Most pain regimens start with acetaminophen (brand name: Tylenol) or a nonsteroidal anti-inflammatory drug (NSAID, pronounced EN-sed). Mild but persistent discomfort, such as breast and underarm surgery pain, can usually be managed by these medications alone.
There are many NSAIDs, including:
ibuprofen (brand names: Advil, Motrin, Nuprin)
naproxen (brand names: Naprosyn, Naprolan)
naproxen sodium (brand names: Aleve, Anaprox)
ketoprofen (brand name: Orudis)
indomethacin (brand name: Indocin)
piroxicam (brand name: Feldene)
nabumetone (brand name: Relafen)
The response to NSAIDs varies from person to person and medication to medication. If pain doesn't lessen or end when you use one NSAID, that doesn't mean it won't improve if you try another.
You may need to try different NSAIDs before finding the right one for your pain. Never take more than the maximum dose recommended by the manufacturer. If you're taking aspirin, Coumadin (chemical name: warfarin), or other blood thinners, or if...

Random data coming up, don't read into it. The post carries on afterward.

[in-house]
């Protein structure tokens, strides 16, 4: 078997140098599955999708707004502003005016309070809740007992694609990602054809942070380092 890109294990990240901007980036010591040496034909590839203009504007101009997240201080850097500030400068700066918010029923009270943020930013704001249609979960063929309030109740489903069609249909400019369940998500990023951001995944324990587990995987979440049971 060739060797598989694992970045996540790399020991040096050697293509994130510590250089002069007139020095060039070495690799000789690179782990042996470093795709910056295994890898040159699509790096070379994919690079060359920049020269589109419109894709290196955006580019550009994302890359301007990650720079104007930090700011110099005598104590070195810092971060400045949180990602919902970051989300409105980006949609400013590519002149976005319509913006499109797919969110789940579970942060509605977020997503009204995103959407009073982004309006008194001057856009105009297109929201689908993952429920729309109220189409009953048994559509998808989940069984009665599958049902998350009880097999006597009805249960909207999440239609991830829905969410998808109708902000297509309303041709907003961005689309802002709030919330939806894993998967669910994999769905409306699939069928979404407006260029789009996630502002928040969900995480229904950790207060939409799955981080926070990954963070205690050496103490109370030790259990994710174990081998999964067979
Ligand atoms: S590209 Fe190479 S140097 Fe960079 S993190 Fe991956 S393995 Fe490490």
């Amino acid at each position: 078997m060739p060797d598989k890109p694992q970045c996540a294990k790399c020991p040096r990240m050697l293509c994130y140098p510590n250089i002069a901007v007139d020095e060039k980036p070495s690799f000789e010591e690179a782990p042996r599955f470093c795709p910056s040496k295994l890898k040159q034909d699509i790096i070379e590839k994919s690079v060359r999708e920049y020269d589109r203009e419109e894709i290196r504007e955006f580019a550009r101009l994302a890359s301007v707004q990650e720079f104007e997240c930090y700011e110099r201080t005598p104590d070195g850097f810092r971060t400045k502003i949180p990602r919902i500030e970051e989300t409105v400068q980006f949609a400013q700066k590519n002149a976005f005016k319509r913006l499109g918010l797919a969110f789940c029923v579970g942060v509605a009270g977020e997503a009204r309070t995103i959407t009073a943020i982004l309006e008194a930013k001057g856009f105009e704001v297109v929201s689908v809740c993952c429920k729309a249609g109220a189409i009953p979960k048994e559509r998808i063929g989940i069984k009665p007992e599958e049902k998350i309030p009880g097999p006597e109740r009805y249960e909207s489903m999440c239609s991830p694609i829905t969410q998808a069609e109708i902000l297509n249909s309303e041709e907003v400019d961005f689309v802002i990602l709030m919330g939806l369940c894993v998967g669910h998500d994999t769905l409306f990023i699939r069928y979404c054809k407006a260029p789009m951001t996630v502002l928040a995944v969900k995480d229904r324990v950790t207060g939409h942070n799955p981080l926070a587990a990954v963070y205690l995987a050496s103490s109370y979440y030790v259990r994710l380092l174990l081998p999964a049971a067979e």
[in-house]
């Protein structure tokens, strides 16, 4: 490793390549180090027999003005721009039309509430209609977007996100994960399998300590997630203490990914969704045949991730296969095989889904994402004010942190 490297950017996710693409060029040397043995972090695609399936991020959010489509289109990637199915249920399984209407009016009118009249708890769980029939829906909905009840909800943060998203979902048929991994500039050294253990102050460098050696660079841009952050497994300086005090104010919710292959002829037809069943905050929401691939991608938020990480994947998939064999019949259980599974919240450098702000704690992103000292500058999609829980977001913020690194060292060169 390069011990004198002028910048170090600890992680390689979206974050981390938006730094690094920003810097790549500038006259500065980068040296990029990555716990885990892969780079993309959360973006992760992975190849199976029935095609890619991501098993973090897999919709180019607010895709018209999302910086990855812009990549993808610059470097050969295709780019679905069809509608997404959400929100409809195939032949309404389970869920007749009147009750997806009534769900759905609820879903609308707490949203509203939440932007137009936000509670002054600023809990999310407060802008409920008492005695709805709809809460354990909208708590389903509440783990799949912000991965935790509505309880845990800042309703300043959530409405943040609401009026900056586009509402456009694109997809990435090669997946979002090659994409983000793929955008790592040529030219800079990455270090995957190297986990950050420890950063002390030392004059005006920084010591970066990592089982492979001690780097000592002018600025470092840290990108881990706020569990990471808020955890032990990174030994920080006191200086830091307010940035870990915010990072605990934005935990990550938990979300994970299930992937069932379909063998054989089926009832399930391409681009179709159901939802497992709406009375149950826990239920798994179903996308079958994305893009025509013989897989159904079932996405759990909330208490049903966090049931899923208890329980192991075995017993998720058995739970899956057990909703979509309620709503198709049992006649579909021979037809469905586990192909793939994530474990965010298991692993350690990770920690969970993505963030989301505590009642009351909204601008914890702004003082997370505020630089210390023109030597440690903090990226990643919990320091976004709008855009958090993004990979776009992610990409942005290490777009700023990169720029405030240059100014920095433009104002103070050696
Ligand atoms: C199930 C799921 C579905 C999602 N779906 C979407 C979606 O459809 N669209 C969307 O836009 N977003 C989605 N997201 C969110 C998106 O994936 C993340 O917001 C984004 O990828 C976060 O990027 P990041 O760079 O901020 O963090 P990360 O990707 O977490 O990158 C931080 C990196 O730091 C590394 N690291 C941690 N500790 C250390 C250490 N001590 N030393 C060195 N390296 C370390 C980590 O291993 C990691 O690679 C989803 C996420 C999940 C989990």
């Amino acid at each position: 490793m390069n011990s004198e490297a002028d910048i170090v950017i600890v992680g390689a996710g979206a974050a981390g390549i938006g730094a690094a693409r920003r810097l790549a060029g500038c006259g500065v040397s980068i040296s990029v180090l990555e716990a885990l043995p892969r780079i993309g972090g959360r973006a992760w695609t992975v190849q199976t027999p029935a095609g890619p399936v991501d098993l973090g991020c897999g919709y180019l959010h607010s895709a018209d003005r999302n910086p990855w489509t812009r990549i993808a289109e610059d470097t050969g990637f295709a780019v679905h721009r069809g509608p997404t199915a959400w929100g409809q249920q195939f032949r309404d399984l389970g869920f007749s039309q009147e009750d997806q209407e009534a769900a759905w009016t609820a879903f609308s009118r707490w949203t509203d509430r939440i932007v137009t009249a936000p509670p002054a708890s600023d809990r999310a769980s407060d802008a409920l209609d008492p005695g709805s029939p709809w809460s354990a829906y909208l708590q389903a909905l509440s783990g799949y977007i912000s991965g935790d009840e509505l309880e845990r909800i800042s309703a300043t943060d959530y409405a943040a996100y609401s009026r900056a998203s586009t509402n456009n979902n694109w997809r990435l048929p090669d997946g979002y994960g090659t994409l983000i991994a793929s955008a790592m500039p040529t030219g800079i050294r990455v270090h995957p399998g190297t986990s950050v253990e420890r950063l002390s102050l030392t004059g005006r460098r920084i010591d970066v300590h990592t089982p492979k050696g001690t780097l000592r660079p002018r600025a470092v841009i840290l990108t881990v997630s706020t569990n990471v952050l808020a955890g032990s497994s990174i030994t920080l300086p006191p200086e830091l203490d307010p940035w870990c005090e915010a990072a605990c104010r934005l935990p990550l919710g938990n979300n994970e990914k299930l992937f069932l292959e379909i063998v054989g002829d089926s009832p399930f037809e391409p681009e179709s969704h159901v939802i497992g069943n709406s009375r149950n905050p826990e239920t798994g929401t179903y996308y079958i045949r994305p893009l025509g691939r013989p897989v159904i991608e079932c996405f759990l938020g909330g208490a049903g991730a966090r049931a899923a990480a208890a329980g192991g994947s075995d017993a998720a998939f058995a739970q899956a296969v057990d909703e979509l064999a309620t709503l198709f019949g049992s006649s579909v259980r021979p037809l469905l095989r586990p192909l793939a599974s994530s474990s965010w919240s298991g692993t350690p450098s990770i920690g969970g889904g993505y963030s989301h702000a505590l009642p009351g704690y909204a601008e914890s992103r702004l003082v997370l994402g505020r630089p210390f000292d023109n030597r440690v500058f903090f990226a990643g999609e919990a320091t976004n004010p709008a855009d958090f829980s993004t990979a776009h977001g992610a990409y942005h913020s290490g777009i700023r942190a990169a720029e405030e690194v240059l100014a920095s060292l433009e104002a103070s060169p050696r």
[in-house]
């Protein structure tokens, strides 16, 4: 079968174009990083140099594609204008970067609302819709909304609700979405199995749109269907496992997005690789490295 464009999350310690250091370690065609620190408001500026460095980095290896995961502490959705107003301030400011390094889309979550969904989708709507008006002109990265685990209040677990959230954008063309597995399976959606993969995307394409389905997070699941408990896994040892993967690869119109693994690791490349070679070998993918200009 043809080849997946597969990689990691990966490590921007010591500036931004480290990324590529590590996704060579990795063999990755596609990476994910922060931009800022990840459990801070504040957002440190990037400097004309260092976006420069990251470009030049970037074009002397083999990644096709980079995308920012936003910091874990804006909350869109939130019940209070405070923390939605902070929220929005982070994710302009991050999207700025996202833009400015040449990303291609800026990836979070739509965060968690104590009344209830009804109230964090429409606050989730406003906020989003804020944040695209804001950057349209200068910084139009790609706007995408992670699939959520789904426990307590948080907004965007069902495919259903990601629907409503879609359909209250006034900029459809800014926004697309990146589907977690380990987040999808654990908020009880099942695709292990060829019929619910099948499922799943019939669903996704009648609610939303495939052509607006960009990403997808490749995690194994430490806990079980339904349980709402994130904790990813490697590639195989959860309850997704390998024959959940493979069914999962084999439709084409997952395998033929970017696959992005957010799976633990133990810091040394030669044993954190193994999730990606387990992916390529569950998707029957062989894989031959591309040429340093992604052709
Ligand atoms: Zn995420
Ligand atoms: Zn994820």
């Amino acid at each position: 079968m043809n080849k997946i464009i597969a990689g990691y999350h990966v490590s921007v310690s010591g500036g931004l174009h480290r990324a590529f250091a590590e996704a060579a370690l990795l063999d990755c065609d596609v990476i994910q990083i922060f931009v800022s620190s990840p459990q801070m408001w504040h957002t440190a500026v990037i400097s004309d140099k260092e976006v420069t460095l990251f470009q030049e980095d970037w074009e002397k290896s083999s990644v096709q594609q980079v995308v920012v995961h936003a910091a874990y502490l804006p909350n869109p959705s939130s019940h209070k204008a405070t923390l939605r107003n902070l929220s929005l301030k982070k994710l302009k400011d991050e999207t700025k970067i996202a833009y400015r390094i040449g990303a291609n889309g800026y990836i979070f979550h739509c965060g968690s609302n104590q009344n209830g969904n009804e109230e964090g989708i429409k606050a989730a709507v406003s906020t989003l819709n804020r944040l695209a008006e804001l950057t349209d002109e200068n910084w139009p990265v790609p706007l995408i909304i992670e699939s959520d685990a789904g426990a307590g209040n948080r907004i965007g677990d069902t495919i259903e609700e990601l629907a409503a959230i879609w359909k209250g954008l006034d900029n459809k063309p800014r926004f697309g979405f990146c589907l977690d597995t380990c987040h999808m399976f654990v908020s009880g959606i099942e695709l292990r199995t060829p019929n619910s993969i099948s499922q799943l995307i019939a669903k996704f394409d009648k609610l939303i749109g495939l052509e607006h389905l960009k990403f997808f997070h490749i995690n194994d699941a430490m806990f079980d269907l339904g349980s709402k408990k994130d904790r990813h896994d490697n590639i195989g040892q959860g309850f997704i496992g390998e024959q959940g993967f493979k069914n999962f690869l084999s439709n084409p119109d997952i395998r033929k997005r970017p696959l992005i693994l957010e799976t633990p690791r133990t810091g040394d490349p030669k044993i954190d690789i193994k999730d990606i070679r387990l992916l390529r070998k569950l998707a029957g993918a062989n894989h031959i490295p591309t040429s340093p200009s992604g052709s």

Rheumatoid arthritis is a chronic illness, which in the worst case is a progressive disease, and can have a profound effect on the general physical and mental well-being of patients. The assessment of the severity of rheumatoid arthritis is very important in terms of monitoring the course of the disease and measuring the effectiveness of treatment.
There have been many proposals as to how to assess severity. Some have said it is necessary to consider joint swelling, evidence of damage on x-rays, abnormal labs, and disability, as the damage to the joints may make it difficult or impossible to go about one’s daily activities. In addition, rheumatoid arthritis can occasionally affect other organs, such as the lungs, the heart, the blood system and the nervous system; so, the presence or absence, and the severity, of involvement of the other body systems must also be considered. Of course, disease activity can fluctuate over time.&nb...
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